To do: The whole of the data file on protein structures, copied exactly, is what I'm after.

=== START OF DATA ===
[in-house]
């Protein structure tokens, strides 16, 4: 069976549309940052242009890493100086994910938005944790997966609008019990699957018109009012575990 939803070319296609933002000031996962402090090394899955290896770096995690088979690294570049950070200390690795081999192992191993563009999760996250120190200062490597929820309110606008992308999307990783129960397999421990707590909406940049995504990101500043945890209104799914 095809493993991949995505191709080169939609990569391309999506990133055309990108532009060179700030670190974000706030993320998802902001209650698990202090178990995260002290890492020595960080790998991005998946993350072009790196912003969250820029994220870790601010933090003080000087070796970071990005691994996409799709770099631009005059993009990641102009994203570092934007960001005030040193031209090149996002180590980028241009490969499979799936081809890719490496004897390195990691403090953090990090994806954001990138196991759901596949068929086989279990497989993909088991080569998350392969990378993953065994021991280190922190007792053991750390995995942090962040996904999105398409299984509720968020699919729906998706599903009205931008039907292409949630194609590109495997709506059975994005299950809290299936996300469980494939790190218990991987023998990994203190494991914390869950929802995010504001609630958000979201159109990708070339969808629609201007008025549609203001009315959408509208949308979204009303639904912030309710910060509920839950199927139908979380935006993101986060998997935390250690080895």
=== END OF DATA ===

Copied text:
[in-house]
């Protein structure tokens, strides 16, 4: 069976549309940052242009890493100086994910938005944790997966609008019990699957018109009012575990 939803070319296609933002000031996962402090090394899955290896770096995690088979690294570049950070200390690795081999192992191993563009999760996250120190200062490597929820309110606008992308999307990783129960397999421990707590909406940049995504990101500043945890209104799914 095809493993991949995505191709080169939609990569391309999506990133055309990108532009060179700030670190974000706030993320998802902001209650698990202090178990995260002290890492020595960080790998991005998946993350072009790196912003969250820029994220870790601010933090003080000087070796970071990005691994996409799709770099631009005059993009990641102009994203570092934007960001005030040193031209090149996002180590980028241009490969499979799936081809890719490496004897390195990691403090953090990090994806954001990138196991759901596949068929086989279990497989993909088991080569998350392969990378993953065994021991280190922190007792053991750390995995942090962040996904999105398409299984509720968020699919729906998706599903009205931008039907292409949630194609590109495997709506059975994005299950809290299936996300469980494939790190218990991987023998990994203190494991914390869950929802995010504001609630958000979201159109990708070339969808629609201007008025549609203001009315959408509208949308979204009303639904912030309710910060509920839950199927139908979380935006993101986060998997935390250690080895």